Nuffield Australia 2016 Scholar
Farming’s next generation eyes expansion as baby boomers retire
A significant amount of farming assets will be passed on to the next generation as the baby boomer population looks to retire in the next decade, representing a great opportunity for farming families to expand and diversify their businesses. That’s the view of 2016 Scholar James Dempster, who was supported by the Grains Research & Development Corporation (GRDC) to research the successful expansion of family farms around the world and to determine whether those expansion plans could be leveraged by off-farm investors.
Together with his family, Mr Dempster operates a mixed cropping and sheep enterprise at Mingenew, in the northern wheatbelt in Western Australia. The business has undergone significant change over the past ten years, shifting its focus from livestock to cropping, to deliver increased profitability.
The Nuffield study topic was prompted by the family’s own succession story with parents Liz and Phil retiring and moving off-farm, which meant adding a superannuation fund and transferring management to Mr Dempster and his brother Tim, who both started families of their own in recent years. Having visited farms in South America, North America, Europe and New Zealand, Mr Dempster’s report takes a close look into some of the world’s best and most innovative examples of farm ownership, leasing and funding models. He hopes these learnings can be applied by other broadacre farmers back home in Western Australia who, like him, are faced with a similar challenge to ‘go bigger’ so as to achieve better farm profitability.
“Farmers are becoming increasingly focussed on the costs of production. This is compounded by climatic and price volatility in addition to the general cost of inputs and machinery. Research shows that expansion can play a key role in easing these pressures and boosting efficiencies on-farm – but it’s not always an easy road, particularly for young farmers. The core of my research was to better understand how farmers around the world are acquiring land and embracing new funding models to reach their expansion goals, and to introduce those ideas here.”
The report quotes GRDC research that 90 per cent of farm businesses in Western Australia are owned by local families and have achieved their scale through a combination of bank lending, leasing and share farming.
“Our own business is a combination of owned land, which provides security and equity, and leased land, which helps to achieve scale and drive greater efficiencies without taking on enormous amounts of debt. We’ve found this to be successful for our business structure, but being strategic and disciplined is absolutely critical, as is seeking advice to ensure it’s the right path for a farm business to go down.”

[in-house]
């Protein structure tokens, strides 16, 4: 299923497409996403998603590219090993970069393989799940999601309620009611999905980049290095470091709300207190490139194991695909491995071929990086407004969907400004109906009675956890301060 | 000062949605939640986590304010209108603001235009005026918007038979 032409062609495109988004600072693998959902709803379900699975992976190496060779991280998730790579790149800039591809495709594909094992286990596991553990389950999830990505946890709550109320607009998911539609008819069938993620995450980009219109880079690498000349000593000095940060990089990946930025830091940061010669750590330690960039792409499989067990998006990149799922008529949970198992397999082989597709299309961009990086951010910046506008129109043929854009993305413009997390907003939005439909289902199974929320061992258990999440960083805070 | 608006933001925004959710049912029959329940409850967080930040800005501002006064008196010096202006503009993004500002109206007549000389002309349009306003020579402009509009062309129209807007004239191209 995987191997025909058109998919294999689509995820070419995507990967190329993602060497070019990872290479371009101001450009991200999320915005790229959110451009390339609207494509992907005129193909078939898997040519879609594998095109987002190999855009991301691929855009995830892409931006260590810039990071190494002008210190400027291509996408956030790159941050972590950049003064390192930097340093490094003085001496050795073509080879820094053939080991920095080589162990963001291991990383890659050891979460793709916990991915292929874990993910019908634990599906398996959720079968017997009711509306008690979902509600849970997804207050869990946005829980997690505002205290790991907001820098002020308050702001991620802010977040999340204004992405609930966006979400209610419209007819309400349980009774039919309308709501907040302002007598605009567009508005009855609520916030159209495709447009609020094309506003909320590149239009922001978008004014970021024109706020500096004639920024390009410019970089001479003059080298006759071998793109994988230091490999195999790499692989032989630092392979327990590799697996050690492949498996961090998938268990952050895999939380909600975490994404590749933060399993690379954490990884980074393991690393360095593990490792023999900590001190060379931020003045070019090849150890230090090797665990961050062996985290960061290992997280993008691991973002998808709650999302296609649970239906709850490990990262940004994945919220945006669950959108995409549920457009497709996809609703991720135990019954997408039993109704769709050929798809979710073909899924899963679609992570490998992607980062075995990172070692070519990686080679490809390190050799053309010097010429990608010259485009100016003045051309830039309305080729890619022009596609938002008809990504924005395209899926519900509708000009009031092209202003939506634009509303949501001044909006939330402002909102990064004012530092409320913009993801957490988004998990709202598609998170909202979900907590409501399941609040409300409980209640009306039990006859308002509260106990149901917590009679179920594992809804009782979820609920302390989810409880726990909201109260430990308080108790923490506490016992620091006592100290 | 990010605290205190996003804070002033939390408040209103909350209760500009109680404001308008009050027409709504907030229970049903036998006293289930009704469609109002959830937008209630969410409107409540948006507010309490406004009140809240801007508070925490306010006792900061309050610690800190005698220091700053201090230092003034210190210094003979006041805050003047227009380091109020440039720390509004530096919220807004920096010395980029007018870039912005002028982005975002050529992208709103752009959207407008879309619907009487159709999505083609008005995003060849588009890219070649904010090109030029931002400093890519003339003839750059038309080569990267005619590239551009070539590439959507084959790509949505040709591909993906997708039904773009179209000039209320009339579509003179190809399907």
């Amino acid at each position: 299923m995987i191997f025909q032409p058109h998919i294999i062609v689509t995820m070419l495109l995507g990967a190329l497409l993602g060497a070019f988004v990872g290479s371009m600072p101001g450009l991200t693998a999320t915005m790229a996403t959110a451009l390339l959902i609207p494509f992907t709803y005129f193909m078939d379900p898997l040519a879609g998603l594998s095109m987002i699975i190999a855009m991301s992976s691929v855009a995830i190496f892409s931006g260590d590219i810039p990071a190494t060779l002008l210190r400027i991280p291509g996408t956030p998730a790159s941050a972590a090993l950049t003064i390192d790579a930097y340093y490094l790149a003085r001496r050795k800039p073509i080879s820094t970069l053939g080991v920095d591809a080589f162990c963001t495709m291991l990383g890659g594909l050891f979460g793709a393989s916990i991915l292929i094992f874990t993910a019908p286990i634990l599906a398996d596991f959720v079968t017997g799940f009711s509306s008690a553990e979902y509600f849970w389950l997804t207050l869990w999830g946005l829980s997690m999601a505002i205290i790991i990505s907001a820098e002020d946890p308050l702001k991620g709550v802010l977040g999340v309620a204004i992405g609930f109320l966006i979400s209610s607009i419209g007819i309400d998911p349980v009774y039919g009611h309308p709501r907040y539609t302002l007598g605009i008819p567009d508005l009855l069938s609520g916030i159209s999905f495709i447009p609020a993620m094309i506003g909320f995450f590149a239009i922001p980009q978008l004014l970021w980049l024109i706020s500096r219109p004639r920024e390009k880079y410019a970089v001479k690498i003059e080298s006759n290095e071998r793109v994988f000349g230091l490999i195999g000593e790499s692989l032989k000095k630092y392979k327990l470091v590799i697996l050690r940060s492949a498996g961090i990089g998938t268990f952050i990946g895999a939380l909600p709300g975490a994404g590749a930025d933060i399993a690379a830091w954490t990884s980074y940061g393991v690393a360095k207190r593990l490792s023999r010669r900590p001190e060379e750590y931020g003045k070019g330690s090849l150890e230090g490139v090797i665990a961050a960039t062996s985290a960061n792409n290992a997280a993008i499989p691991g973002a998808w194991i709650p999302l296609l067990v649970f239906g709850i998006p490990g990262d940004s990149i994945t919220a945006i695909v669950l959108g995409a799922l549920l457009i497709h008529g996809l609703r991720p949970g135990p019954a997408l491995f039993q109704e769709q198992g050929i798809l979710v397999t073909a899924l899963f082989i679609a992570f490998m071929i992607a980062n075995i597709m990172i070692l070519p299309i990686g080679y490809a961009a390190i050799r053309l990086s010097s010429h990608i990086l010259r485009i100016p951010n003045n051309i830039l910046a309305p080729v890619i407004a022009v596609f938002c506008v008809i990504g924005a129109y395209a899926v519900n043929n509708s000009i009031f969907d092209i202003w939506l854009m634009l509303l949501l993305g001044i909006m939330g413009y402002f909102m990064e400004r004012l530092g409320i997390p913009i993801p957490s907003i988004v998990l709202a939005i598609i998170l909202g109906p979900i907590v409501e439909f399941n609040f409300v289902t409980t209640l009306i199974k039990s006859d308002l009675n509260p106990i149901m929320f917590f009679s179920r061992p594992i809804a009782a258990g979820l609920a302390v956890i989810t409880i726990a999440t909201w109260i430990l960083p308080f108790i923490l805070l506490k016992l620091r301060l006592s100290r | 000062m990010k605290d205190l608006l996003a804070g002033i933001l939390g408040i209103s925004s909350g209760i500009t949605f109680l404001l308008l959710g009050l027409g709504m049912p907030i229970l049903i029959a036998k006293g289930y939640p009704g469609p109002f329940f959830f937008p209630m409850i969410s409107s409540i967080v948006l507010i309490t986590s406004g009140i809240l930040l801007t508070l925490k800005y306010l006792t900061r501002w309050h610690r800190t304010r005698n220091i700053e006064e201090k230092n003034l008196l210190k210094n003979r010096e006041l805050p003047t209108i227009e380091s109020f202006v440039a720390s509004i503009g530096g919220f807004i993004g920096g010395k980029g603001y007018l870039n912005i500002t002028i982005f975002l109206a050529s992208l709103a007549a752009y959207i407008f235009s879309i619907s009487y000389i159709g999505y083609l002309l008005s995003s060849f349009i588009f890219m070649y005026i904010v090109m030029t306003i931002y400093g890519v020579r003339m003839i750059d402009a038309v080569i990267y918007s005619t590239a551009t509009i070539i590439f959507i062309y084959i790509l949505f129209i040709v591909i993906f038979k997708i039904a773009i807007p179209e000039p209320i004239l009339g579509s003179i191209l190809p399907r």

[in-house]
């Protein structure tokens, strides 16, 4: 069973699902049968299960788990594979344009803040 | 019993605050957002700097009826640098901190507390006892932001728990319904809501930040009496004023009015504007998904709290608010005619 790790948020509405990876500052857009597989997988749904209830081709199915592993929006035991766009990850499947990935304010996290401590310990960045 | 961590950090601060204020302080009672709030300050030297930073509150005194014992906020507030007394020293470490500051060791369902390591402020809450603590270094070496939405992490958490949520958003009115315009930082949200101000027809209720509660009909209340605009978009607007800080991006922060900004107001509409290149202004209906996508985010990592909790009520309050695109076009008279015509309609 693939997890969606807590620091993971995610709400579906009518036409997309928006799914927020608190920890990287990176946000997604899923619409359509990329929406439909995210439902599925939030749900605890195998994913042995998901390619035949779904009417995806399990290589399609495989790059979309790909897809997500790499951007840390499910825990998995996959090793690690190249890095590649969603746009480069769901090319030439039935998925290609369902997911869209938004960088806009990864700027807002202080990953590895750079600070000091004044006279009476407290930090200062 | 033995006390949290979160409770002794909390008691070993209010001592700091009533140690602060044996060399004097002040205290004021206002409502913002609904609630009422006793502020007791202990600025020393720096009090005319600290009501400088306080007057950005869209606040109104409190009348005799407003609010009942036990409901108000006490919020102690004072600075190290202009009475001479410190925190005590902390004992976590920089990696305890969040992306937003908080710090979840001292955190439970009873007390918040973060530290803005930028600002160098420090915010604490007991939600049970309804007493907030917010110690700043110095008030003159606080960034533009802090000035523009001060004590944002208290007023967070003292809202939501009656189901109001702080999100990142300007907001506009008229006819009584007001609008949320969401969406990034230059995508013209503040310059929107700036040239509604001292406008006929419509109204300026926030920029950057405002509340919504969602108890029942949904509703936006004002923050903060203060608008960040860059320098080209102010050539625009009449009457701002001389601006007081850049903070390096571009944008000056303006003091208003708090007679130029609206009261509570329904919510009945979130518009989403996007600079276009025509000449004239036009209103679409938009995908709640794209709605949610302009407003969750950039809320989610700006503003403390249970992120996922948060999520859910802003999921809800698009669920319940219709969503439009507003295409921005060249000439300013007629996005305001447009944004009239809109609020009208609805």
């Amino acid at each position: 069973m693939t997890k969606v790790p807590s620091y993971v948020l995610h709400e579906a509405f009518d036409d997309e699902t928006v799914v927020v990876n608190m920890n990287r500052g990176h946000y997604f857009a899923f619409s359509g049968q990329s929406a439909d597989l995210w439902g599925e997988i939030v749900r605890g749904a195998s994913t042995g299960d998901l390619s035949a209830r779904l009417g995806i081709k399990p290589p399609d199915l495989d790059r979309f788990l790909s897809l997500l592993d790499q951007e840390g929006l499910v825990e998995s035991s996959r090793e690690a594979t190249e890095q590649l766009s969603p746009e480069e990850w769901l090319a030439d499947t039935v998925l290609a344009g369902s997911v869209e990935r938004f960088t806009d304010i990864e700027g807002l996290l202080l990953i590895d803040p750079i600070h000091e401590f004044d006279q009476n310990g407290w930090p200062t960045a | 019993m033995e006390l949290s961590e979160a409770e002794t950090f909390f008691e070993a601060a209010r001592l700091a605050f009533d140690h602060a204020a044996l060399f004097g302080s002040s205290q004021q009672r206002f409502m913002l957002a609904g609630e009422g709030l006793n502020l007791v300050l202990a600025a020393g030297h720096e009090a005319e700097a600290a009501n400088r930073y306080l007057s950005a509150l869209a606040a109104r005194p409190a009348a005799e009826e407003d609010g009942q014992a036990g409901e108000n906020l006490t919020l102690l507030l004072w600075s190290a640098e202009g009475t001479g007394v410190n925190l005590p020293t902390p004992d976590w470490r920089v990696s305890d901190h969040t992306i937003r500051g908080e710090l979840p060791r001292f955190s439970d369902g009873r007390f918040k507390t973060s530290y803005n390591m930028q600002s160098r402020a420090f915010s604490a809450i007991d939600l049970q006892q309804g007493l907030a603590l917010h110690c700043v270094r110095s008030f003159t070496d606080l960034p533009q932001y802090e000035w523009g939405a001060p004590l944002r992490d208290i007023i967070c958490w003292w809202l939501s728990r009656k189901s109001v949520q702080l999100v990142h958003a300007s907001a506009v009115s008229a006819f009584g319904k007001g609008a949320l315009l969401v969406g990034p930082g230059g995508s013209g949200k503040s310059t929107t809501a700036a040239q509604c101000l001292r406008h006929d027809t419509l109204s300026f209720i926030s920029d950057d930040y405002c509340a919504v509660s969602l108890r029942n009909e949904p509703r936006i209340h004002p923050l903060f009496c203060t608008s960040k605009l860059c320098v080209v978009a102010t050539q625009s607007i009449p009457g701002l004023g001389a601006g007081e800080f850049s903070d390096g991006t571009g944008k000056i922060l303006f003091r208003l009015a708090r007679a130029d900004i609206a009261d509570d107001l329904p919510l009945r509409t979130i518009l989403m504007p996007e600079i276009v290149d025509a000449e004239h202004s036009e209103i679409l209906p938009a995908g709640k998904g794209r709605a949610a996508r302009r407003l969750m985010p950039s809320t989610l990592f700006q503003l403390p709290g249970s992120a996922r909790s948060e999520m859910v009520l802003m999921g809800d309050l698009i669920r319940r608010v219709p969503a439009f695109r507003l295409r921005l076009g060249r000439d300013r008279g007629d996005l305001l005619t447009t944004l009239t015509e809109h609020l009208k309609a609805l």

Mr Dempster explains that there are several options available to farmers, and adopting a more corporate structure might make it a smoother and more successful process to access finance like equity partnerships and joint ventures.
“Attracting outside capital sources means a farm has to become ‘investor-ready. There are a number of steps farm businesses can take to attract and retain investment, and those doing it well have business plans, public liability insurance, good corporate governance, thorough records and historic industry benchmarking in place. In today’s age it’s also about having comprehensive human resource policies that foster a positive work culture, encompass health and safety procedures and demonstrate plans towards environmental sustainability. Many farm businesses are taking advantage of branding and online marketing, which is proving to be highly beneficial for small farming projects or niche products, particularly on private equity platforms such as crowdfunding.”
Mr Dempster visited a range of farms, corporations and equity groups from around the world, proving that there is no ‘one size fits all approach’, but says planning and risk management are absolutely critical.
“It’s about covering all your bases, from inception right through to an exit strategy. For instance, creating multiple income streams can be very useful when it comes to succession planning, particularly as a way of avoiding the sale or splitting of farm land. Teaming up with other farmers to pool resources to achieve common goals is another way to improve productivity and to build the ‘empire’. For instance, this has been highly successful on farms I visited in New Zealand where multiple farming families have come together to achieve economies of scale and, more recently, purchase additional land.”
For farmers looking for investors, Mr Dempster recommends connecting with farm management companies.
“There’s a lot of interest from institutional investors, but creating an equity partnership can be difficult, particularly if you don’t know where or how to find a financial partner. It’s provided a gap in the market for farm management companies, which find, acquire and manage farm land in a transparent manner that ensures the goals of all parties are met. While most offer a range of services to their clients, generally they partner with land owners to build investment-grade farmland portfolios.
“And it’s not just here in Australia. I met with the owner of a Canadian farm management company, who said there was great opportunity for his company to partner with existing farmers looking to expand or scale back, exit the industry, set up off-farm or create partnerships in other countries like Australia. Essentially, these companies are looking for a range of things, but good farm managers rank fairly high, and, as the baby boomers look to retire in coming years, I see great potential for more partnerships like these in Australia.”